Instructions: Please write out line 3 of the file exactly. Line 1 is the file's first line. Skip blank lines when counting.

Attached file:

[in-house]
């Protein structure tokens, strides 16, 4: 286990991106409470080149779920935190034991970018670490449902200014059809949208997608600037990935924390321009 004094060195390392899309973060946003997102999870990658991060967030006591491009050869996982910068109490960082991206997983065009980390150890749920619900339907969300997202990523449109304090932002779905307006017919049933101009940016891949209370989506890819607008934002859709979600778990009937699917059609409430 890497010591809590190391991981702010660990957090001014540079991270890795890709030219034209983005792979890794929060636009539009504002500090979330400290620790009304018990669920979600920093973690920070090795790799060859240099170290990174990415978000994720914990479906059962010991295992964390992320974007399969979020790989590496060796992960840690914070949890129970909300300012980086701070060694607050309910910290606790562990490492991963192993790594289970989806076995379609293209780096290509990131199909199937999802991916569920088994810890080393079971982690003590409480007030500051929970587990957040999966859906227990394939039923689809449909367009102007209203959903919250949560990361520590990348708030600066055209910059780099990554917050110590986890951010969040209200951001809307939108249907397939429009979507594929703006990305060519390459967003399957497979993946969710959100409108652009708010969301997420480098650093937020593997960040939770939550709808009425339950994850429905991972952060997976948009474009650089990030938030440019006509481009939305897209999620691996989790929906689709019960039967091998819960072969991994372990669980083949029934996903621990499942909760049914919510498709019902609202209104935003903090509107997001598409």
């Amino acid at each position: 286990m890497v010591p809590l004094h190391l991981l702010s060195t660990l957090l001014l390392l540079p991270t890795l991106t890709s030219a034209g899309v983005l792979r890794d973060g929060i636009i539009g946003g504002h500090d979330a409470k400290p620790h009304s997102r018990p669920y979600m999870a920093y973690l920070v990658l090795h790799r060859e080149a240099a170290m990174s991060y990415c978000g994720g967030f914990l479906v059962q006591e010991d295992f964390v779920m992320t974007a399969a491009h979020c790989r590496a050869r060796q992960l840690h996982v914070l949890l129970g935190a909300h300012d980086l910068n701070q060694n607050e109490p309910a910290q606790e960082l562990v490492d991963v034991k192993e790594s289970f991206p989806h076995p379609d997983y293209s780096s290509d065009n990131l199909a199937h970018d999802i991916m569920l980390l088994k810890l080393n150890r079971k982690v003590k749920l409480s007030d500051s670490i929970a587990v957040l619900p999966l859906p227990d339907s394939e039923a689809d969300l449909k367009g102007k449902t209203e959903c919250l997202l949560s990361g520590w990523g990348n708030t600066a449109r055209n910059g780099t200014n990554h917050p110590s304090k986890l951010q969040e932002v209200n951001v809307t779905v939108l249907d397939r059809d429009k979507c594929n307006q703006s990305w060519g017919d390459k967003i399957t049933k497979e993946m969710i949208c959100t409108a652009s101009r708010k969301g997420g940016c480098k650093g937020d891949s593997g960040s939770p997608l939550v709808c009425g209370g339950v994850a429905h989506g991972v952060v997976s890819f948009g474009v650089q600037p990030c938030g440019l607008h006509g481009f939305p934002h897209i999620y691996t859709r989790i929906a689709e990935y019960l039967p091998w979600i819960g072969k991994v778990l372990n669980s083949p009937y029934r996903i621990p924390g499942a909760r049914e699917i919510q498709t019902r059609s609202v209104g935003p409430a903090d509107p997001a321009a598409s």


């Amino acid at each position: 286990m890497v010591p809590l004094h190391l991981l702010s060195t660990l957090l001014l390392l540079p991270t890795l991106t890709s030219a034209g899309v983005l792979r890794d973060g929060i636009i539009g946003g504002h500090d979330a409470k400290p620790h009304s997102r018990p669920y979600m999870a920093y973690l920070v990658l090795h790799r060859e080149a240099a170290m990174s991060y990415c978000g994720g967030f914990l479906v059962q006591e010991d295992f964390v779920m992320t974007a399969a491009h979020c790989r590496a050869r060796q992960l840690h996982v914070l949890l129970g935190a909300h300012d980086l910068n701070q060694n607050e109490p309910a910290q606790e960082l562990v490492d991963v034991k192993e790594s289970f991206p989806h076995p379609d997983y293209s780096s290509d065009n990131l199909a199937h970018d999802i991916m569920l980390l088994k810890l080393n150890r079971k982690v003590k749920l409480s007030d500051s670490i929970a587990v957040l619900p999966l859906p227990d339907s394939e039923a689809d969300l449909k367009g102007k449902t209203e959903c919250l997202l949560s990361g520590w990523g990348n708030t600066a449109r055209n910059g780099t200014n990554h917050p110590s304090k986890l951010q969040e932002v209200n951001v809307t779905v939108l249907d397939r059809d429009k979507c594929n307006q703006s990305w060519g017919d390459k967003i399957t049933k497979e993946m969710i949208c959100t409108a652009s101009r708010k969301g997420g940016c480098k650093g937020d891949s593997g960040s939770p997608l939550v709808c009425g209370g339950v994850a429905h989506g991972v952060v997976s890819f948009g474009v650089q600037p990030c938030g440019l607008h006509g481009f939305p934002h897209i999620y691996t859709r989790i929906a689709e990935y019960l039967p091998w979600i819960g072969k991994v778990l372990n669980s083949p009937y029934r996903i621990p924390g499942a909760r049914e699917i919510q498709t019902r059609s609202v209104g935003p409430a903090d509107p997001a321009a598409s």